By destroying the leading organization monitoring religious liberty violations, the Putin regime can no longer pretend that relics of freedom of religion remain in Russia.
by Massimo Introvigne
The Moscow City Court decision of April 27 “liquidating” the SOVA Center for Information and Analysis, a leading Russian NGO monitoring violations of freedom of religion or belief, is one of the saddest news coming from Russia in recent times. We are all indebted to SOVA, not only for information not available anywhere else, but also for in-depth analyses explaining why the Putin regime behaves as it does in its assault against religious liberty. SOVA has announced that it will appeal, but it seems unlikely that a politically motivated decision may be overturned.
On the other hand, paradoxically the Moscow City Court decision makes the situation of religion in Russia clearer than it was before. To be honest, I was surprised that even after the war of aggression against Ukraine was started, SOVA was still allowed to continue its precious work. I was even more surprised that, as we reported in Bitter Winter, on September 28, 2022, SOVA’s Olga Sibireva was allowed to travel to Warsaw and speak during the OSCE Human Dimension Meeting in Warsaw at a side event organized by the NGO CAP-LC, and supported by our magazine, on “Anti-Cult Ideology and FECRIS [the anti-cult European Federation whose Russian branch supports the invasion of Ukraine]: Dangers for Religious Freedom.” I was a speaker in that event too, and found Sibireva’ speech moderate, balanced, and well-informed. However, it comes out that her participation at the Warsaw event is precisely one of the “crimes” and the “gross and irreparable violations of the law” for which SOVA has been liquidated.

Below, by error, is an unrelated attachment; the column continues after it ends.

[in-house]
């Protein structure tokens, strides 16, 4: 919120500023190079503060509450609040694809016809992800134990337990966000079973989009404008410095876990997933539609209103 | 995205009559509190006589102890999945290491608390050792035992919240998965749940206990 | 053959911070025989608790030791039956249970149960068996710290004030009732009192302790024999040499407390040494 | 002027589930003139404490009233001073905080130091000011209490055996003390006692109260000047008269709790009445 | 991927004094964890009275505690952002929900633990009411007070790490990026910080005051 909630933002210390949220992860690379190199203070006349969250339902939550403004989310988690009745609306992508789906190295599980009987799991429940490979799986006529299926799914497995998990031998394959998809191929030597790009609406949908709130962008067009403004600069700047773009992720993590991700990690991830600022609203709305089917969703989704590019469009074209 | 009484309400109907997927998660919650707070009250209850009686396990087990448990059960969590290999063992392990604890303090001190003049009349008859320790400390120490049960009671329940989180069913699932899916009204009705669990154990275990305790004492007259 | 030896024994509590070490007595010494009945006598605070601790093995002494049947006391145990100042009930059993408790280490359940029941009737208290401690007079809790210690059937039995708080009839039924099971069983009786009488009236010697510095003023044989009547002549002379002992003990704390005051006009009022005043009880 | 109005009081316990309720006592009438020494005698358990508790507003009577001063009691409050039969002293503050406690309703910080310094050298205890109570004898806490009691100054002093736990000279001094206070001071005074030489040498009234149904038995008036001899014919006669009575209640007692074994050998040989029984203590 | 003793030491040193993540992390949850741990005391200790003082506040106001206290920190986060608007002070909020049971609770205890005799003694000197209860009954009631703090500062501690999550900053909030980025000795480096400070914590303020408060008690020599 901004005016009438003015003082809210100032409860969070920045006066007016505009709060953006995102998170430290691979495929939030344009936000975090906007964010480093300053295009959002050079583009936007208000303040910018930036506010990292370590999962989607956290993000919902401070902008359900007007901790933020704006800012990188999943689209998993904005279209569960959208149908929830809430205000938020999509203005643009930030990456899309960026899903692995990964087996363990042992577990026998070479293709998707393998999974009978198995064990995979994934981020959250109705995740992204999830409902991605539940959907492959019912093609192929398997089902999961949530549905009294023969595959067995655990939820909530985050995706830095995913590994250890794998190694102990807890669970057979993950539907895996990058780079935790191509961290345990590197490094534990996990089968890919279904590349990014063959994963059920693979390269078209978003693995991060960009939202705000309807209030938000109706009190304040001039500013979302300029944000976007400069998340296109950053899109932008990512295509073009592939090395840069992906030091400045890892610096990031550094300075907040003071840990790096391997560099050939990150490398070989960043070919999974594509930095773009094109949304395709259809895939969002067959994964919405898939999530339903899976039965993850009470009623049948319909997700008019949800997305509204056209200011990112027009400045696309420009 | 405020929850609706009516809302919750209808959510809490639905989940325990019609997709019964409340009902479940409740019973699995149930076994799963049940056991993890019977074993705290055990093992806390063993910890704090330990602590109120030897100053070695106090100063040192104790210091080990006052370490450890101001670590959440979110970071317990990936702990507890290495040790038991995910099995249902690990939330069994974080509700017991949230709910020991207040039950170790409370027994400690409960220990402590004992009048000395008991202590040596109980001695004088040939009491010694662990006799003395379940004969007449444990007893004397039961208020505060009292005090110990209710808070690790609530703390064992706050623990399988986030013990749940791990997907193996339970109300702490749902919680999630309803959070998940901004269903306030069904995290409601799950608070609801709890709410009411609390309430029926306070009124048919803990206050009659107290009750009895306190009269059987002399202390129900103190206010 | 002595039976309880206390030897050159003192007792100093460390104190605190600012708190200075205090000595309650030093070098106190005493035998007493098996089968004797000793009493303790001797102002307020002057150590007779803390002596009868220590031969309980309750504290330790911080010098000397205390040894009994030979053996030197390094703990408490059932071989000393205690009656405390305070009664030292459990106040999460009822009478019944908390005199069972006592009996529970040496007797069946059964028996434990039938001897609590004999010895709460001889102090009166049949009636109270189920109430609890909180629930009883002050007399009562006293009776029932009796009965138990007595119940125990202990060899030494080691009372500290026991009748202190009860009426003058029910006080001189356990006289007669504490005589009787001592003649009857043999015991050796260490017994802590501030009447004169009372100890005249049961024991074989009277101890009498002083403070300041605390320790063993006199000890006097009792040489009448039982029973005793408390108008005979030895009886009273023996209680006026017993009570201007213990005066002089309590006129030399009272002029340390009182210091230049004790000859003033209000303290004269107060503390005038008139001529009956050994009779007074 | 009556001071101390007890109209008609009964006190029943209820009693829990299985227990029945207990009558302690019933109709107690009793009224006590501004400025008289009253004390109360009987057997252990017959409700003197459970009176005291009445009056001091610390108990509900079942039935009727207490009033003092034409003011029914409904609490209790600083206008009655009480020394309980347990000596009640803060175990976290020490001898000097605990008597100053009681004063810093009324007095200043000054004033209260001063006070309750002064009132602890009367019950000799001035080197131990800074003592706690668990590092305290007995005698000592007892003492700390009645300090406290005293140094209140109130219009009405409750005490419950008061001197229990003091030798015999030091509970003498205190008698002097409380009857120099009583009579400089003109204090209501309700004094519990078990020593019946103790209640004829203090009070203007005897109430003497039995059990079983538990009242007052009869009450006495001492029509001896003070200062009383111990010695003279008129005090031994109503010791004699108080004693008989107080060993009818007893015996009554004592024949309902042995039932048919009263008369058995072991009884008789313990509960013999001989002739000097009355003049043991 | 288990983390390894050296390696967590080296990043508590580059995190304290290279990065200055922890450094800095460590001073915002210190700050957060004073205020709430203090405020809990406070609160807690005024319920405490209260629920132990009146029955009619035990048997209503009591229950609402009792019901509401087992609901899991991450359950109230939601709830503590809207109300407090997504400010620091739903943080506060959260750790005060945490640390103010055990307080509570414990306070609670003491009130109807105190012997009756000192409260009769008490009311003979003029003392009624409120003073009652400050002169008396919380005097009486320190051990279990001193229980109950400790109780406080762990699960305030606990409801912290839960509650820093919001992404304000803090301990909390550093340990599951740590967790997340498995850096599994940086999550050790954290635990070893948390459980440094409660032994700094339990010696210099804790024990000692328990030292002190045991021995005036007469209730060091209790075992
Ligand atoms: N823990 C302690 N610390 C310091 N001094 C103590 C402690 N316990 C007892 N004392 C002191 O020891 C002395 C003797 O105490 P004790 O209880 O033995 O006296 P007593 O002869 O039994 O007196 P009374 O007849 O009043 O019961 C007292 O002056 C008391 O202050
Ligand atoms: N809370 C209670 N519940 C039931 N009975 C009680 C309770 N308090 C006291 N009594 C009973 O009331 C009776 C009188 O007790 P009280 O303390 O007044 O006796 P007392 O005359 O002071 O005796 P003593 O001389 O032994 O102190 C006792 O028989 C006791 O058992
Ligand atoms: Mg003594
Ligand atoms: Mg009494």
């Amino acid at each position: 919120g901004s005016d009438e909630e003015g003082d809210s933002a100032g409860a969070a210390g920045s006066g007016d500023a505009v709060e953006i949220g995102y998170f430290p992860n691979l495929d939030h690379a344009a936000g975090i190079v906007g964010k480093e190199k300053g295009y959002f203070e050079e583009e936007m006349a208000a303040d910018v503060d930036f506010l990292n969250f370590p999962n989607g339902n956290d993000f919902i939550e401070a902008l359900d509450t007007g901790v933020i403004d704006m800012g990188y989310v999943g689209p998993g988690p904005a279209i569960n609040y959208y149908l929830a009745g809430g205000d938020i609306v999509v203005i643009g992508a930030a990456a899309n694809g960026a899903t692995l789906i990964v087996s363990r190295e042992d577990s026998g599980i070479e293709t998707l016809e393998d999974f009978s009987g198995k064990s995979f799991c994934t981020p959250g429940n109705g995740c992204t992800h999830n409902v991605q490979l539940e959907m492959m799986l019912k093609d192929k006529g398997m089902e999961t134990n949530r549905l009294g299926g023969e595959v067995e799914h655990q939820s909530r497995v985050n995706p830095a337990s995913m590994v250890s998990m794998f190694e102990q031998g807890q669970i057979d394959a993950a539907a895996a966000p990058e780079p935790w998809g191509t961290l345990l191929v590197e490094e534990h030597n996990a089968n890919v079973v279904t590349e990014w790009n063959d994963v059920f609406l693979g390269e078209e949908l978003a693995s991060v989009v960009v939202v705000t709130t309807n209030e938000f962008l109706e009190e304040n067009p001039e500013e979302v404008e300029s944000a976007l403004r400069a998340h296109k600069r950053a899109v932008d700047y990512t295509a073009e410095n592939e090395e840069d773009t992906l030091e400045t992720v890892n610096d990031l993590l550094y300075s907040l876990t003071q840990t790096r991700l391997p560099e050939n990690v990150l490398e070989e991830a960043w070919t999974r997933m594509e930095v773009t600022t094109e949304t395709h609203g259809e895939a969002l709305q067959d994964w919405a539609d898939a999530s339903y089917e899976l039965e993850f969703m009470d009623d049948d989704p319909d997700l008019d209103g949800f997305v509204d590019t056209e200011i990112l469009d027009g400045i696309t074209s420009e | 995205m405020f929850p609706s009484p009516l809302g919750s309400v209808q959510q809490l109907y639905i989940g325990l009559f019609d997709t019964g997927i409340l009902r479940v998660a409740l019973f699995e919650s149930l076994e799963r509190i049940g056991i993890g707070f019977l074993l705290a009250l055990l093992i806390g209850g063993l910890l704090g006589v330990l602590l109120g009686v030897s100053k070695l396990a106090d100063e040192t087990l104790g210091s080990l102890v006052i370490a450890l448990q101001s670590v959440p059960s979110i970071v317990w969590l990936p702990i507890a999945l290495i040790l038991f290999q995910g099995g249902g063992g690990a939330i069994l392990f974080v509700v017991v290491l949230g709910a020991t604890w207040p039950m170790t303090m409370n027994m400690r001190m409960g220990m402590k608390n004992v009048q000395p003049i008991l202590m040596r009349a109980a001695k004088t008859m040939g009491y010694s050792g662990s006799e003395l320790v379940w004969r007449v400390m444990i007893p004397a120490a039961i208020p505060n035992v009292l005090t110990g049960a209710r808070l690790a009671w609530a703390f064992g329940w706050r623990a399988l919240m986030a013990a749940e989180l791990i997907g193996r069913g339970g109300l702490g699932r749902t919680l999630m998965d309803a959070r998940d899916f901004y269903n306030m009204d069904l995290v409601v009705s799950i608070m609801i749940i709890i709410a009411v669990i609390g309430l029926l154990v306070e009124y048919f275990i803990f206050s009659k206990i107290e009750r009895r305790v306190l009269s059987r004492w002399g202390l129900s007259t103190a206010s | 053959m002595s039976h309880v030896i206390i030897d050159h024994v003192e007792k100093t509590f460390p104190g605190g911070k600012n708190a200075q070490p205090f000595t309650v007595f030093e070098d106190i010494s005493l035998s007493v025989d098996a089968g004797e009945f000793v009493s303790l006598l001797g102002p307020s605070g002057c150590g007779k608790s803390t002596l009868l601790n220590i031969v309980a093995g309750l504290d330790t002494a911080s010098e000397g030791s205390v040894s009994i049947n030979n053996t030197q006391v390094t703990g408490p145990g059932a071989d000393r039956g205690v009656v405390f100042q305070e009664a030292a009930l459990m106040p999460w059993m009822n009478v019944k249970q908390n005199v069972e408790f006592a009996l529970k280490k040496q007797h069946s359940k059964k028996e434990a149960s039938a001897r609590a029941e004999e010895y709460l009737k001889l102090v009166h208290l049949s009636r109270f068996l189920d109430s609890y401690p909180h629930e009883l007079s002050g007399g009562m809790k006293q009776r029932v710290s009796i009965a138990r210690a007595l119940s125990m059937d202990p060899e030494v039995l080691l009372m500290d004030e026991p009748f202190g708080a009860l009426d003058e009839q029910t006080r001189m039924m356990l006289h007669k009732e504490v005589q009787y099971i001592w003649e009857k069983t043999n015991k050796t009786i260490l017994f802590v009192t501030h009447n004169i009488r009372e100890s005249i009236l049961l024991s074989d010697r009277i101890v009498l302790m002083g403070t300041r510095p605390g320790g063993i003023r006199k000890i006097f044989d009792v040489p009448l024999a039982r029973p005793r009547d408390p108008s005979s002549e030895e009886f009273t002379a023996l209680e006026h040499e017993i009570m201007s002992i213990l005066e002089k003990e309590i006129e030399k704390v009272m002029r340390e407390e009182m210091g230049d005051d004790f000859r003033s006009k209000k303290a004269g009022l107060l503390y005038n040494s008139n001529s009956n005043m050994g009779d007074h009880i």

I had repeatedly asked myself why SOVA, and a few other “normal” voices, had not yet been suffocated in Russia. A tentative answer was that the Putin regime still wanted to pretend that different views on religion coexisted in Russia, from the lunatic ramblings of the Russian FECRIS and its leaders Alexander Dvorkin and Alexander Novopashin to SOVA’s moderate attitude. There was no freedom of religion in Russia, but at least some limited spaces were left where one could not change the dire situation of religious liberty but could at least talk about it.
The most important of these spaces is now being closed. Russia is serving notice to the world that not only the practice of religious liberty, but even the possibility of discussing about freedom of religion or belief have been abrogated in the country. The Putin regime is now officially one of the pariah states, together with China and North Korea, where the repression of religious freedom is not even hidden.
Friends of freedom of religion throughout the world should mobilize for SOVA. They will probably not save it—but at least they should ask democratic states and international religious organizations to note the official declaration of end of any relic of freedom of religion in Russia. There is something that can and should be done, and talking is not enough. Magnitsky-type sanctions should hit the main architects of the repression of religious liberty in Russia, including Dvorkin and Novopashin. Interreligious and ecumenical dialogue, and invitation to international conferences, should cease for these religious leaders—bishops, starting from Patriarch Kirill, muftis, and Buddhist leaders—who aid and abet Putin’s regime and its bloody religious repression (they also support the war of aggression against Ukraine). Business as usual with Russia can no longer continue in the religious field either.